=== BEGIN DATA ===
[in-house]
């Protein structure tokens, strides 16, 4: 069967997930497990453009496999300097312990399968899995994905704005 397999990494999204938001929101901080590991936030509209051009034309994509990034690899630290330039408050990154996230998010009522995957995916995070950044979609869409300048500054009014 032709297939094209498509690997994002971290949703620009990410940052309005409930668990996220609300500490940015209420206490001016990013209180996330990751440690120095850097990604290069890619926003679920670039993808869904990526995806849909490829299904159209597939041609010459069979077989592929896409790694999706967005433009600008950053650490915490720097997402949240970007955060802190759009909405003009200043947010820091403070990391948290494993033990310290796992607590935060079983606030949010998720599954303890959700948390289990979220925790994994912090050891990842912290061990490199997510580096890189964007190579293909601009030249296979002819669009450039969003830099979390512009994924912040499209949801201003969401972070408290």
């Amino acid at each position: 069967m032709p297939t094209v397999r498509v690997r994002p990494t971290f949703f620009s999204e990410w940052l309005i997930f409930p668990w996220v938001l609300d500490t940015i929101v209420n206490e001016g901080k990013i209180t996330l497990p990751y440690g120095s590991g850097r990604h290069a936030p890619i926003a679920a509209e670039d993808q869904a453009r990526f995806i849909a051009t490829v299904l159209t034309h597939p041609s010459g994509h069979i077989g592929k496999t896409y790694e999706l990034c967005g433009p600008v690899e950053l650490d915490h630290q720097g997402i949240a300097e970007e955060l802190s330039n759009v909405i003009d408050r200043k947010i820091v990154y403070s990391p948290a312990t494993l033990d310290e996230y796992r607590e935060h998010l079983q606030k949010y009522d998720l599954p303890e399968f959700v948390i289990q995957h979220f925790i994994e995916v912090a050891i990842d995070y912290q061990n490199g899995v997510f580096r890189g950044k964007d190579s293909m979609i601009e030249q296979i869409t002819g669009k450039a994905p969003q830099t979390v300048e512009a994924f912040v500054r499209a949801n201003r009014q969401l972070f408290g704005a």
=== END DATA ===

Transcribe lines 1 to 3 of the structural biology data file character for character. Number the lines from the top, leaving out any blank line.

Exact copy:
[in-house]
């Protein structure tokens, strides 16, 4: 069967997930497990453009496999300097312990399968899995994905704005 397999990494999204938001929101901080590991936030509209051009034309994509990034690899630290330039408050990154996230998010009522995957995916995070950044979609869409300048500054009014 032709297939094209498509690997994002971290949703620009990410940052309005409930668990996220609300500490940015209420206490001016990013209180996330990751440690120095850097990604290069890619926003679920670039993808869904990526995806849909490829299904159209597939041609010459069979077989592929896409790694999706967005433009600008950053650490915490720097997402949240970007955060802190759009909405003009200043947010820091403070990391948290494993033990310290796992607590935060079983606030949010998720599954303890959700948390289990979220925790994994912090050891990842912290061990490199997510580096890189964007190579293909601009030249296979002819669009450039969003830099979390512009994924912040499209949801201003969401972070408290």
């Amino acid at each position: 069967m032709p297939t094209v397999r498509v690997r994002p990494t971290f949703f620009s999204e990410w940052l309005i997930f409930p668990w996220v938001l609300d500490t940015i929101v209420n206490e001016g901080k990013i209180t996330l497990p990751y440690g120095s590991g850097r990604h290069a936030p890619i926003a679920a509209e670039d993808q869904a453009r990526f995806i849909a051009t490829v299904l159209t034309h597939p041609s010459g994509h069979i077989g592929k496999t896409y790694e999706l990034c967005g433009p600008v690899e950053l650490d915490h630290q720097g997402i949240a300097e970007e955060l802190s330039n759009v909405i003009d408050r200043k947010i820091v990154y403070s990391p948290a312990t494993l033990d310290e996230y796992r607590e935060h998010l079983q606030k949010y009522d998720l599954p303890e399968f959700v948390i289990q995957h979220f925790i994994e995916v912090a050891i990842d995070y912290q061990n490199g899995v997510f580096r890189g950044k964007d190579s293909m979609i601009e030249q296979i869409t002819g669009k450039a994905p969003q830099t979390v300048e512009a994924f912040v500054r499209a949801n201003r009014q969401l972070f408290g704005a």